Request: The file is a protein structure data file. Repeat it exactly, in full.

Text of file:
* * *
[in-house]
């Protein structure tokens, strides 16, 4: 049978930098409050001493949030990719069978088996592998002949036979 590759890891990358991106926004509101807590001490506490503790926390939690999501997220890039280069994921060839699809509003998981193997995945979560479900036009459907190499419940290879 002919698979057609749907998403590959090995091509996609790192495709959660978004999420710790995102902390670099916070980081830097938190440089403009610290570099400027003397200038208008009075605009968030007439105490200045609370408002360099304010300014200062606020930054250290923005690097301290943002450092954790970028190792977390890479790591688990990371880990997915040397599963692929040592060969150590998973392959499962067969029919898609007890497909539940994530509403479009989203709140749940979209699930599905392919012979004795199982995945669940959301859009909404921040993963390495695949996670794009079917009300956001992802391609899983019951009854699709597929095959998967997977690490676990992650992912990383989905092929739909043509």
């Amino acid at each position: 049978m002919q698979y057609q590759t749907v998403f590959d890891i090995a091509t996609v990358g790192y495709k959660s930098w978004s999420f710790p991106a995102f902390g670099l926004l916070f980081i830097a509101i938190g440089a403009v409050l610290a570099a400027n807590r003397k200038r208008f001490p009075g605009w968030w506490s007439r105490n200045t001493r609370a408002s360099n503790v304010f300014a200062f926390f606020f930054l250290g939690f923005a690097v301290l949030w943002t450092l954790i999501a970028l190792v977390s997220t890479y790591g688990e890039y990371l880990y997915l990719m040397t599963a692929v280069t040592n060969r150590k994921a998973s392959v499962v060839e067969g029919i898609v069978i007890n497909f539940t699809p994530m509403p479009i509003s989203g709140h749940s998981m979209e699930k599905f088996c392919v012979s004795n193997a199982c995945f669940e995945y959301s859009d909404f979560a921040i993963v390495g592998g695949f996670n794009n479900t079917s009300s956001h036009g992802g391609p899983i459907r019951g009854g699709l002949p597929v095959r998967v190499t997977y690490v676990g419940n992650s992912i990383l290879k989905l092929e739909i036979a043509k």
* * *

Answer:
[in-house]
């Protein structure tokens, strides 16, 4: 049978930098409050001493949030990719069978088996592998002949036979 590759890891990358991106926004509101807590001490506490503790926390939690999501997220890039280069994921060839699809509003998981193997995945979560479900036009459907190499419940290879 002919698979057609749907998403590959090995091509996609790192495709959660978004999420710790995102902390670099916070980081830097938190440089403009610290570099400027003397200038208008009075605009968030007439105490200045609370408002360099304010300014200062606020930054250290923005690097301290943002450092954790970028190792977390890479790591688990990371880990997915040397599963692929040592060969150590998973392959499962067969029919898609007890497909539940994530509403479009989203709140749940979209699930599905392919012979004795199982995945669940959301859009909404921040993963390495695949996670794009079917009300956001992802391609899983019951009854699709597929095959998967997977690490676990992650992912990383989905092929739909043509």
């Amino acid at each position: 049978m002919q698979y057609q590759t749907v998403f590959d890891i090995a091509t996609v990358g790192y495709k959660s930098w978004s999420f710790p991106a995102f902390g670099l926004l916070f980081i830097a509101i938190g440089a403009v409050l610290a570099a400027n807590r003397k200038r208008f001490p009075g605009w968030w506490s007439r105490n200045t001493r609370a408002s360099n503790v304010f300014a200062f926390f606020f930054l250290g939690f923005a690097v301290l949030w943002t450092l954790i999501a970028l190792v977390s997220t890479y790591g688990e890039y990371l880990y997915l990719m040397t599963a692929v280069t040592n060969r150590k994921a998973s392959v499962v060839e067969g029919i898609v069978i007890n497909f539940t699809p994530m509403p479009i509003s989203g709140h749940s998981m979209e699930k599905f088996c392919v012979s004795n193997a199982c995945f669940e995945y959301s859009d909404f979560a921040i993963v390495g592998g695949f996670n794009n479900t079917s009300s956001h036009g992802g391609p899983i459907r019951g009854g699709l002949p597929v095959r998967v190499t997977y690490v676990g419940n992650s992912i990383l290879k989905l092929e739909i036979a043509k």